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Author ORCID Identifier



Open Access Dissertation

Document Type


Degree Name

Doctor of Philosophy (PhD)

Degree Program

Molecular and Cellular Biology

Year Degree Awarded


Month Degree Awarded


First Advisor

Michael J. Maroney

Second Advisor

Michael J. Knapp

Third Advisor

Jeanne A. Hardy

Fourth Advisor

Peter Chien

Subject Categories

Biochemistry | Biophysics | Molecular Biology | Other Biochemistry, Biophysics, and Structural Biology | Pathogenic Microbiology | Structural Biology


Helicobacter pylori is a bacterium that has colonized the human gastric mucosa of over 50% of the world population. Persistent infection can cause gastritis, peptic ulcers, and cancers. The ability of H. pylori to colonize the acidic environment of the human stomach is dependent on the activity of the nickel containing enzymes, urease and NiFe-hydrogenase. The nickel metallochaperone, HypA, was previously shown to be required for the full activity of both enzymes. In addition to a Ni-binding site, HypA also contains a structural Zn site, which has been characterized to alter its averaged structure depending on pH and the presence of nickel.

Site-directed mutagenesis of the HypA Zn- and Ni-binding residues were used to elucidate mechanistic details in the involvement of HypA in Ni-delivery to enzymatic targets. Cellular studies were conducted to characterize the acid survival and enzymatic activities in a panel of hypA isogenic strains of H. pylori in collaboration with geneticists at the Uniformed Services University of Health Sciences (Bethesda, MD). In vitro studies were conducted on purified HypA variant proteins, correlating structural changes to the metal binding sites, and further probing the biophysical interactions with Ni(II) and protein binding partners.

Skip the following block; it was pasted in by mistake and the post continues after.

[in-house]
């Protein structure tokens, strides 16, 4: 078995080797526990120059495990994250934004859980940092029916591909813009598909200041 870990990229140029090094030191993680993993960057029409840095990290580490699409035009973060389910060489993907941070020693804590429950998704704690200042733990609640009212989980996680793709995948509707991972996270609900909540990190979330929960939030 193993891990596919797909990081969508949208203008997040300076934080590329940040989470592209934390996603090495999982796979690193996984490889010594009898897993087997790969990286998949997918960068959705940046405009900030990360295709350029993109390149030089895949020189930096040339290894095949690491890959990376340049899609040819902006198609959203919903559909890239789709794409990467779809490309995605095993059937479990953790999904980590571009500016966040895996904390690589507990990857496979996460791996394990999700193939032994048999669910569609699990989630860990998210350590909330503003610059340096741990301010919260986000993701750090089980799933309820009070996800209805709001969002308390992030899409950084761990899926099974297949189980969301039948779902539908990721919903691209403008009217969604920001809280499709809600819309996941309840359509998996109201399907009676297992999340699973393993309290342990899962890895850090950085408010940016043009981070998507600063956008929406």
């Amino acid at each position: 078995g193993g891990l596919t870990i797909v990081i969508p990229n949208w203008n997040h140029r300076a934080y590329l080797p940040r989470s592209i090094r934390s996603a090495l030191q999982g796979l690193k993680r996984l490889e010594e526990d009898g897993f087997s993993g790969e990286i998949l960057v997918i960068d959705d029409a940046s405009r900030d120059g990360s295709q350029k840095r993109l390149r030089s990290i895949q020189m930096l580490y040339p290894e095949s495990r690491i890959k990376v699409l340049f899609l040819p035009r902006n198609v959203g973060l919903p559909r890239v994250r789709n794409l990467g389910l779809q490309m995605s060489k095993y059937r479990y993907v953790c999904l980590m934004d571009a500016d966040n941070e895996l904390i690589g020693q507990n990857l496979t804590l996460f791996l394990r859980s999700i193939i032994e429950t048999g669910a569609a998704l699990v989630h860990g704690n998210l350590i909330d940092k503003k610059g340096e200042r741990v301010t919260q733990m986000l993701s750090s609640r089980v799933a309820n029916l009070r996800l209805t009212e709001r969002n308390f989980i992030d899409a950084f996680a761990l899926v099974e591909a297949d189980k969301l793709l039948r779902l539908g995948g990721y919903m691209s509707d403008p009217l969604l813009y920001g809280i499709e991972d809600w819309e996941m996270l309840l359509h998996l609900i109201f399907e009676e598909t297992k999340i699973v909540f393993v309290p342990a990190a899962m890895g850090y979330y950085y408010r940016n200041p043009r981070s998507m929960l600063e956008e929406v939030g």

Our studies indicated that NiFe-hydrogenase was not required for acid survival in H. pylori cultures. Only mutations of the conserved Cys residues in the HypA Zn site were found to exhibit varying degrees of acid sensitivity and loss of activity in Ni-containing enzymes. The same Cys residues were found to be important for the maturation of both urease and NiFe-hydrogenase, indicating that these residues were critical for the function of HypA as a metallochaperone. Our mutagenesis studies found that Ni(II) binds to HypA at the N-terminus, coordinating the N-terminal amine of Met1 as an essential ligand, the loss of which lead to acid sensitivity and loss of enzymatic activities in isogenic strain. We also found that protein-protein interactions between HypA and dimeric UreE (an essential Ni-metallochaperone for urease) were enhanced in the presence of Ni(II) in both neutral and acidic conditions. Further, the presence of HypA protected UreE from degradation. Taken together, we concluded that HypA is acting as a co-metallochaperone along with dimeric UreE in Ni-delivery for urease maturation.